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Making It Personal: Tips for an Effective Personalization Strategy with Vivian Swertinski

The TL;DL: We’re sharing highlights from our podcast conversation with Vivian Swertinski about how to personalize your association’s communications.

There’s a lot more to your job as an association marketer than just pushing out emails. You’re in the relationship-building business. And good relationships usually aren’t generic and done in bulk. It all comes down to an effective personalization strategy. Listen to Higher Logic’s Beth Arritt chat with this episode’s guest on The Member Engagement Show podcast about how to get personal.

The Guest

Name: Vivian Swertinski

Who They Are: Vivian is Senior Manager of Strategic Services at Higher Logic. She’s spent 25+ years in strategy and working with customers in the digital marketing space.

How to Reach Vivian: LinkedIn

Vivian’s Best Advice: “Your first question should be: what members are you worried about? For instance, are members segmented by those who faithfully renew year after year and those who have low engagement and are slow to renew? Identify the members to worry about early, because it’s harder to convince people right at the deadline than it is to converse while there’s still time.”

Episode Takeaways

So You Have Data Fields, So What?

Just using a data field isn’t going to make members feel warm and fuzzy. Everybody knows how easy it is to impersonally have machines insert their name into an email. It’s not special anymore. If you know the name their friends call them by, now you’re getting closer to personal knowledge and will be able to get more attention. Of course, even that only lasts a few seconds. Once they’re inside the email, the content has to be personally relevant and matter to them.

Just Remember: There’s a difference between personalizing something and making it personal. Let the member know they’re more than just a first name inserted into a data field.

Figure Out Why They’d Want to Talk to You

If you want to strike up a conversation with someone in the real world, it’s a good idea to ask someone about them or observe them first. You’re seeking to establish common ground from which to authentically engage them to avoid the “why is this person talking to me” reaction. Digitally, watch where they’re going and how much time they’re spending there to determine what they’re interested in engaging about.

Just Remember: The only way to get to know someone personally is to take the time to pay attention to what they say and what they do.

Stop Guessing

Use member and satisfaction surveys, including spaces for them to write out their thoughts. With those enlightening results, you can identify segments of members that aren’t feeling represented or noticed. Members are at varying stages of their journey, and all must see themselves in the content, tools, and resources. Find out which groups need some love.

Just remember: If you don’t know…it’s fair to just ask.

Don’t Be Rude When You’re Inviting Someone

When you’re inviting members to an event, it cannot be one-size-fits-all. Some people have never been before. Some people haven’t been in a very long time. Some show up faithfully every single time. It’s about putting yourself in each of these member’s shoes. Getting personal wouldn’t be overwhelming because these are clear segments: always show up, never been, haven’t attended in a few years. The messaging for each has to make sense.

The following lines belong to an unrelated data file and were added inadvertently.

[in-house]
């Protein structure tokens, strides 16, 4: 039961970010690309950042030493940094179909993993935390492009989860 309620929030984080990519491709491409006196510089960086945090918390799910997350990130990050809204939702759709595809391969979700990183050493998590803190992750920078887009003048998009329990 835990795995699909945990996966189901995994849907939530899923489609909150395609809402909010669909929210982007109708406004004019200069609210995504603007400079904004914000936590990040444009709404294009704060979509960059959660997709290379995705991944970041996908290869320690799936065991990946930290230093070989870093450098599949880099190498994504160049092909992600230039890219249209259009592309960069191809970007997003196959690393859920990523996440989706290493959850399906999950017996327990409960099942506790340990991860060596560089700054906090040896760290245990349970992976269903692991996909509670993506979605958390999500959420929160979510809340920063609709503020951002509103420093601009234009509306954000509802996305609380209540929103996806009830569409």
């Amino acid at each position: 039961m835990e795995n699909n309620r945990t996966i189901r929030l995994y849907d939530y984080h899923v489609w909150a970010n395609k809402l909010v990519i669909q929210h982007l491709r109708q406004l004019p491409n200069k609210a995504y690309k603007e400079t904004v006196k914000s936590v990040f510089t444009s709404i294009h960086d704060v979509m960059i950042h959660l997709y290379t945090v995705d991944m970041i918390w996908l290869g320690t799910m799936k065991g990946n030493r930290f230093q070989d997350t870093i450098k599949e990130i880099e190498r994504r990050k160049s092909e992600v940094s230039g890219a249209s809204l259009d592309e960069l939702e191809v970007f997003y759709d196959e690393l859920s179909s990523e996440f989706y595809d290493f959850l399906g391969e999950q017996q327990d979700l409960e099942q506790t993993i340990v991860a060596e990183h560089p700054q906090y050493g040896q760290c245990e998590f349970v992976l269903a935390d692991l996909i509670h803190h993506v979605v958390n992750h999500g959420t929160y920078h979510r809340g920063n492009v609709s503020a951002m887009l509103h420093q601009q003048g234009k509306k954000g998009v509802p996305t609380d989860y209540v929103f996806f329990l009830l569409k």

Just remember: If you’re inviting someone who’s never been to an event with a message that says, “We can’t wait to see you again,” they know right away you don’t know them and it doesn’t matter if they don’t come. 

Vivian Swertinski: “My first question would be, what members are you worried about? Are they all of the same status? Are you equally confident that all of them will renew? Are there segments or groups that you’re like, I’m not sure about that. Other groups should be like, oh my goodness. They renew year after year, not too concerned about them. If you’re concerned about any group or any types of members or any specific segment of members, how might you identify them early? To me, it’s like the gym membership. If the gym knows I have not been there in four months, not showed up once. They should be worried about me, they should notice and they should be like… And I’ve had this, I’ve had this happen actually at a kickboxing gym, believe it or not. I know, me kickboxing, right? They’re like,” Vivian, we haven’t seen you on the mat. We haven’t seen…” I’m like,” Oh, yes, I know. I will come back.” But the point is, to even be thinking about it in advance because it’s hard to turn something around at the very end of anything, but while there’s still time, you can jump in and you can make a difference and you can take action while there’s still time to take action.”

Get more in-depth tips from Vivian in the full podcast episode, available wherever you get your podcasts.

Mike Stiles

With backgrounds in TV, radio and theater, Mike Stiles took the lessons learned in storytelling and audience engagement to enterprise content strategy and writing services. Before serving his own clients, he was Manager Global Content Strategy for IHG. Prior to that he was with the Oracle Social Cloud where he led content and created, produced and hosted the Oracle Social Marketing Minute podcast and ran the thrice weekly blog. Clients have included Oracle, P&G, Delta, PayPal, the CDC, Equifax, IHG, UCB, Fiserv, and many others. He is author of the eBook “Showtime: Brands as Content Producers.”